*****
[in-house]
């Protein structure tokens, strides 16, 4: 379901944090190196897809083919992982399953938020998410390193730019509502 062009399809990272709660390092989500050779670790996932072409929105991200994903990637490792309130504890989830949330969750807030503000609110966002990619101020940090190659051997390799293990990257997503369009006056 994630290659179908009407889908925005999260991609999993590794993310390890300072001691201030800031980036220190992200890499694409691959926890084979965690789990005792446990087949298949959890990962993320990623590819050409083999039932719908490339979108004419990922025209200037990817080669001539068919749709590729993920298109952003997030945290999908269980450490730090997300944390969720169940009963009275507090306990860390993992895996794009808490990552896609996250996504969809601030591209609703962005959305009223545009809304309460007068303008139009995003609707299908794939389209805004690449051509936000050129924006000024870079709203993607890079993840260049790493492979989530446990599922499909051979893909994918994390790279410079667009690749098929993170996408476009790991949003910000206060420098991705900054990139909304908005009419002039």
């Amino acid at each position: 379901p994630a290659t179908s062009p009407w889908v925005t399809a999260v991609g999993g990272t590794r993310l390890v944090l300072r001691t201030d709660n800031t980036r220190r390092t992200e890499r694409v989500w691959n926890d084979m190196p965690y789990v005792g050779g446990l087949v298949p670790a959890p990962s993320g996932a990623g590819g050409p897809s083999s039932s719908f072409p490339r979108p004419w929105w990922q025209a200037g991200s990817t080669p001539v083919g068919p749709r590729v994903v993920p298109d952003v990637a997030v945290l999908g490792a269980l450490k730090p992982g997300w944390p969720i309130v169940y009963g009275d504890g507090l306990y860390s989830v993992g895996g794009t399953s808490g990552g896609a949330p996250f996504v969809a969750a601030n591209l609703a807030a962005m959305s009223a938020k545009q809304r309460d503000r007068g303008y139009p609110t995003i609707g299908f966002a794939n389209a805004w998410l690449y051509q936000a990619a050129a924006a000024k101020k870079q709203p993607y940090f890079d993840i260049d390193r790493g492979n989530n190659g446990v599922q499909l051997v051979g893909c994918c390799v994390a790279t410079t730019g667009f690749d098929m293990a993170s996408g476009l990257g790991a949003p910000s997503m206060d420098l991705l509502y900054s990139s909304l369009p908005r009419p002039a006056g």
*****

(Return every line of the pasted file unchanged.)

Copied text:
[in-house]
């Protein structure tokens, strides 16, 4: 379901944090190196897809083919992982399953938020998410390193730019509502 062009399809990272709660390092989500050779670790996932072409929105991200994903990637490792309130504890989830949330969750807030503000609110966002990619101020940090190659051997390799293990990257997503369009006056 994630290659179908009407889908925005999260991609999993590794993310390890300072001691201030800031980036220190992200890499694409691959926890084979965690789990005792446990087949298949959890990962993320990623590819050409083999039932719908490339979108004419990922025209200037990817080669001539068919749709590729993920298109952003997030945290999908269980450490730090997300944390969720169940009963009275507090306990860390993992895996794009808490990552896609996250996504969809601030591209609703962005959305009223545009809304309460007068303008139009995003609707299908794939389209805004690449051509936000050129924006000024870079709203993607890079993840260049790493492979989530446990599922499909051979893909994918994390790279410079667009690749098929993170996408476009790991949003910000206060420098991705900054990139909304908005009419002039």
């Amino acid at each position: 379901p994630a290659t179908s062009p009407w889908v925005t399809a999260v991609g999993g990272t590794r993310l390890v944090l300072r001691t201030d709660n800031t980036r220190r390092t992200e890499r694409v989500w691959n926890d084979m190196p965690y789990v005792g050779g446990l087949v298949p670790a959890p990962s993320g996932a990623g590819g050409p897809s083999s039932s719908f072409p490339r979108p004419w929105w990922q025209a200037g991200s990817t080669p001539v083919g068919p749709r590729v994903v993920p298109d952003v990637a997030v945290l999908g490792a269980l450490k730090p992982g997300w944390p969720i309130v169940y009963g009275d504890g507090l306990y860390s989830v993992g895996g794009t399953s808490g990552g896609a949330p996250f996504v969809a969750a601030n591209l609703a807030a962005m959305s009223a938020k545009q809304r309460d503000r007068g303008y139009p609110t995003i609707g299908f966002a794939n389209a805004w998410l690449y051509q936000a990619a050129a924006a000024k101020k870079q709203p993607y940090f890079d993840i260049d390193r790493g492979n989530n190659g446990v599922q499909l051997v051979g893909c994918c390799v994390a790279t410079t730019g667009f690749d098929m293990a993170s996408g476009l990257g790991a949003p910000s997503m206060d420098l991705l509502y900054s990139s909304l369009p908005r009419p002039a006056g």